The Australian Greens have launched a new plan to give refugees a safer pathway to protection.
The plan includes increasing the government's humanitarian intake to 30,000 a year, providing an extra $70 million per annum in emergency funding to help fast track the processing of refugee claims in Indonesia and shutting down all detention camps in Nauru and Papua New Guinea.
It comes on top of a Galaxy poll, commissioned by the Australian Greens, which shows that 48 per cent of Australians don't trust Labor or the Coalition to care for refugees ahead of political interests, while 20 per cent remain undecided.
"The majority of Australians recognise that Kevin Rudd and Tony Abbott cannot be trusted to care for refugees," Greens Leader Senator Christine Milne said.
"They are locked in a race to the bottom to see who can adopt the cruellest approach to refugees, including dumping them on our poorest neighbours.
"As John Pilger said in The Guardian, the election campaign in Australia is being fought with the lives of men, women and children. This is a disgrace.
"Kevin Rudd and Tony Abbott have shamed Australia both at home and abroad by turning their backs on care for refugees.
"The Greens are the only political party who are standing up and saying there is a better way."
The Australian Greens plan includes:
- Increasing Australia's humanitarian intake to 30,000 - within that, resettling an emergency intake of 10,000 UNHCR assessed refugees to Australia from our region to reduce the backlog. Giving refugees a ‘regular' path to a safer life, including resettling at least 3,800 extra directly from our immediate region as recommended by the Houston Panel.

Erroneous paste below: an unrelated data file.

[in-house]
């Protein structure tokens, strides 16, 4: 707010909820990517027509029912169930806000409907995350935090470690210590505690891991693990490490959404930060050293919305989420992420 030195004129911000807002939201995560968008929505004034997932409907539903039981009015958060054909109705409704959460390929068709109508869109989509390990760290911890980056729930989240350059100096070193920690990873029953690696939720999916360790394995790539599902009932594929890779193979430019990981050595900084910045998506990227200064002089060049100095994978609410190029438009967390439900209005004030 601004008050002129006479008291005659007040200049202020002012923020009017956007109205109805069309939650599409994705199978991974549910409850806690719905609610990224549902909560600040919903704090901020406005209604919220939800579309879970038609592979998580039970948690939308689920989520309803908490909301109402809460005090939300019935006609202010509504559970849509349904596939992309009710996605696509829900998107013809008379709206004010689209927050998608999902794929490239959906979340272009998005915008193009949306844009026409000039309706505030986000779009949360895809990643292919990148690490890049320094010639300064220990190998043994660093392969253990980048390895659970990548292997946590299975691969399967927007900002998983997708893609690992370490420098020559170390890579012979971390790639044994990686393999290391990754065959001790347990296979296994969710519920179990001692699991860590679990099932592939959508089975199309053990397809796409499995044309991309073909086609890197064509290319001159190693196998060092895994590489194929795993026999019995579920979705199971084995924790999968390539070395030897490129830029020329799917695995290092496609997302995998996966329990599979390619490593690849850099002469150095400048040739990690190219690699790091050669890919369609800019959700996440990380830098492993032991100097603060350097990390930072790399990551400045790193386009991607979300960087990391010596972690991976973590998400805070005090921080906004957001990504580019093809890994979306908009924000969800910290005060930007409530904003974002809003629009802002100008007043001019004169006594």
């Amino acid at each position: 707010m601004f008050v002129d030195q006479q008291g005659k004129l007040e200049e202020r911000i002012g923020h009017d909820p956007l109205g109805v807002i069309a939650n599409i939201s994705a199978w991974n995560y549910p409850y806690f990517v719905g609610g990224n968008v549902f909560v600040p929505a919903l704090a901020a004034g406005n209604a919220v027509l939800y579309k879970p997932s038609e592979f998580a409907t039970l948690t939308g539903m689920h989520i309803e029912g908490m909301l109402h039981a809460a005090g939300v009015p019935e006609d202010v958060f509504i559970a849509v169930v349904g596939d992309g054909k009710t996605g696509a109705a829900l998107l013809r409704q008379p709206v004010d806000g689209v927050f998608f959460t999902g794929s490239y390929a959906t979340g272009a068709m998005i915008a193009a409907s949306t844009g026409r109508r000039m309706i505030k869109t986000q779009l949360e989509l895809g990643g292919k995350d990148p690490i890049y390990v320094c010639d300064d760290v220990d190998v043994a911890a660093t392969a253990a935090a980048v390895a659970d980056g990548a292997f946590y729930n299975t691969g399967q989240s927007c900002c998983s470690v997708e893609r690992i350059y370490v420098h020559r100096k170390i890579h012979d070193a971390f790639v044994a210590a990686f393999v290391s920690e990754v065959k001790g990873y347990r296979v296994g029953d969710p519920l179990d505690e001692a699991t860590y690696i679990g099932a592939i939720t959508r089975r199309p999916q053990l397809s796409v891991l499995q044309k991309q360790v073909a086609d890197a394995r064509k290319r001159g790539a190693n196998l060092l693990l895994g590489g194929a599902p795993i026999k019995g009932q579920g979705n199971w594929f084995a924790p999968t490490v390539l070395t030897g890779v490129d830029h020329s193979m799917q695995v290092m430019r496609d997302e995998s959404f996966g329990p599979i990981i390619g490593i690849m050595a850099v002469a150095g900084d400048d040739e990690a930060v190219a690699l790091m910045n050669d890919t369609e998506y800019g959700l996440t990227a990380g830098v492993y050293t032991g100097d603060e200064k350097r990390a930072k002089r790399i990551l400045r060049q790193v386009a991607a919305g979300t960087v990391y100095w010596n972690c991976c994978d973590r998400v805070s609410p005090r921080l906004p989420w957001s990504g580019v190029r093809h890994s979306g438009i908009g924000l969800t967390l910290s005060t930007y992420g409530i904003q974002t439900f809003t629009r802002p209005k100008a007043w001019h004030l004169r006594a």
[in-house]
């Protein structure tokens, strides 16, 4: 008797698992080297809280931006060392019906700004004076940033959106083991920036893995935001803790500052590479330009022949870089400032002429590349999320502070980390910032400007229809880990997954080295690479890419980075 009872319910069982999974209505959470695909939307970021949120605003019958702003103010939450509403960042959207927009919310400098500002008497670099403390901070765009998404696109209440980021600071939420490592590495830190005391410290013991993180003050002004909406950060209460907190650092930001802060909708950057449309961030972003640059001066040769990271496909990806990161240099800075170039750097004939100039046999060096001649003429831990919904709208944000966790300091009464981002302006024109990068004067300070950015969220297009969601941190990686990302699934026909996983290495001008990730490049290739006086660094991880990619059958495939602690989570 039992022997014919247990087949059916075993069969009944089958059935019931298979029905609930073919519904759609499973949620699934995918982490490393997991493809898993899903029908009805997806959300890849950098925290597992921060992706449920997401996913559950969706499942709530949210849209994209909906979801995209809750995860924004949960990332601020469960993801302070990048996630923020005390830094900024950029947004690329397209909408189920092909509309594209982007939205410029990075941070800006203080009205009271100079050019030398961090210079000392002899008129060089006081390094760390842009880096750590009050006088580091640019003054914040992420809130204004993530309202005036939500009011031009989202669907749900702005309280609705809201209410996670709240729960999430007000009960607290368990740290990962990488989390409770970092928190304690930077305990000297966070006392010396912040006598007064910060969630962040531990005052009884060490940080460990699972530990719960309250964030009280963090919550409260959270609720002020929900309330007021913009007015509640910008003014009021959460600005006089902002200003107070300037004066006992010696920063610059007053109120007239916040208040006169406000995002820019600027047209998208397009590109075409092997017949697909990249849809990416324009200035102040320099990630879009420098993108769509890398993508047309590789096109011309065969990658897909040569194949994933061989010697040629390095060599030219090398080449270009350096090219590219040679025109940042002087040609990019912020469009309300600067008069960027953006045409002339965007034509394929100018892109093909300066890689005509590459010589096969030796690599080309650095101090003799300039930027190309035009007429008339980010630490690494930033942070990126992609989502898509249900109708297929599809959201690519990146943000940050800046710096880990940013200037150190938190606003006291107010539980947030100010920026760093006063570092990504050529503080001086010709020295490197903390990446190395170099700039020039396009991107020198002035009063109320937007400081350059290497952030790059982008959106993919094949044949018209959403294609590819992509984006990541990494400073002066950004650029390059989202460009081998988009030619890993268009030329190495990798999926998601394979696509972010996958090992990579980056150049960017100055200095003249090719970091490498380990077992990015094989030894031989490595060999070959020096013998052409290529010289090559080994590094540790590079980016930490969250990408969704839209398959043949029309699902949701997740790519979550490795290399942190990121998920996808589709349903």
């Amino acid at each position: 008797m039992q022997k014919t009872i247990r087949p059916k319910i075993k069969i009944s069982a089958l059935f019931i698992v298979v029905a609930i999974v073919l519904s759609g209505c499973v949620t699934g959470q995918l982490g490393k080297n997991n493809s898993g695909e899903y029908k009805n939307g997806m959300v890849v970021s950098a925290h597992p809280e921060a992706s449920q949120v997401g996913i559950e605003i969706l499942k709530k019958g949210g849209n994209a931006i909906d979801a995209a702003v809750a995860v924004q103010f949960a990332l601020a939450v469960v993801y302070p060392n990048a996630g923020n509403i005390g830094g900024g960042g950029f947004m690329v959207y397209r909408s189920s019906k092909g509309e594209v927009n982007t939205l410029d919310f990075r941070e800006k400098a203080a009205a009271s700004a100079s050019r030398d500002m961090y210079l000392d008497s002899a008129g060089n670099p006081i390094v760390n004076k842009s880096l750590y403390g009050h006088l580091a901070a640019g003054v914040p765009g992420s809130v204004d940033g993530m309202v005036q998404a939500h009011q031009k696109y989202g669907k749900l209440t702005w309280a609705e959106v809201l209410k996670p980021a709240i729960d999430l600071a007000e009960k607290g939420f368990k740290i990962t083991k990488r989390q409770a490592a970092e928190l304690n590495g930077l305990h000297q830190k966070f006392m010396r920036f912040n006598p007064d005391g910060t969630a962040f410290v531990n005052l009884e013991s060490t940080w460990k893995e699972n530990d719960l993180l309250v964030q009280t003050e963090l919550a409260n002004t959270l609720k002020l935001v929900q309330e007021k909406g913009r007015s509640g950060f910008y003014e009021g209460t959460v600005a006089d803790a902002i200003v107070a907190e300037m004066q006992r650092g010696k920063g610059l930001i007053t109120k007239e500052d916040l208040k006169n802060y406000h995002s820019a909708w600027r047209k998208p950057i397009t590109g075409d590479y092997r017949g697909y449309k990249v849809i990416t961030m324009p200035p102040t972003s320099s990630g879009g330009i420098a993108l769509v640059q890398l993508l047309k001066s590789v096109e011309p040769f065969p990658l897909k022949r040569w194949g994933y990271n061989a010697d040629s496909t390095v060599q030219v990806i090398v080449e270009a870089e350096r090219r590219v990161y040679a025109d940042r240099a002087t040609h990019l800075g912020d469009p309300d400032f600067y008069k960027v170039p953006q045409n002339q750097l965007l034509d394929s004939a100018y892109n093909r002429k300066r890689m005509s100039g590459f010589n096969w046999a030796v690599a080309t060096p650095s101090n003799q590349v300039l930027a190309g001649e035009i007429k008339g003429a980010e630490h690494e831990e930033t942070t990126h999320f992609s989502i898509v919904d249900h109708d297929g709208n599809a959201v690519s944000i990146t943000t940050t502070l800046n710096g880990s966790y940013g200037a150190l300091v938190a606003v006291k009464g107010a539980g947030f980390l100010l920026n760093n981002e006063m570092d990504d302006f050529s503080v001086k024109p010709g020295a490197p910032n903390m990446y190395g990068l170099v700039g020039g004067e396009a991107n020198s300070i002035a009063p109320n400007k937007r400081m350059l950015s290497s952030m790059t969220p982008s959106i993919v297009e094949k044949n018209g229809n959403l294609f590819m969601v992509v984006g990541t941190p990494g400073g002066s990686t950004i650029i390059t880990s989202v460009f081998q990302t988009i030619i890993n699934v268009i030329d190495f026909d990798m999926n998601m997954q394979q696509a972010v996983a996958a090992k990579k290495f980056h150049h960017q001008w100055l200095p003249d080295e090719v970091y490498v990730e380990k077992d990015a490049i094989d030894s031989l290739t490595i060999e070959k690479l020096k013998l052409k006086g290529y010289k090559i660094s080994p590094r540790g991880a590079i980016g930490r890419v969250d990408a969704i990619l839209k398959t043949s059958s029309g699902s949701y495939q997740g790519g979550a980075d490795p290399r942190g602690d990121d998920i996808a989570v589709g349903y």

- Providing an extra $70 million per year in emergency funding to help fast track processing of refugee claims in Indonesia, providing shelter and welfare services to refugees while they are waiting for assessment and resettlement, and boosting the capacity of the UNHCR in Indonesia and Malaysia to speed up assessment and resettlement.
- Shutting down all detention camps in Nauru and PNG, with Australia to assess the claims of people who arrive by boat.
"These policies could be implemented now and they could start saving lives immediately," the Greens' spokesperson for immigration, Senator Sarah Hanson-Young said.
"The Greens are standing up for vulnerable refugees in our region and for the Australian ideal that everyone deserves a fair go.
"The Greens' approach is more humane and it is also the only proven way that Australia has saved lives at sea in the past.
"Malcolm Fraser's strong political leadership following the Vietnam War saw untold numbers of lives saved through a humanitarian program that many Australians are still proud of to this very day.
"Rather than competing with each other to see who can be the cruellest to people who deserve our protection, Australia's politicians must lead the way in a strong, genuine, regional approach."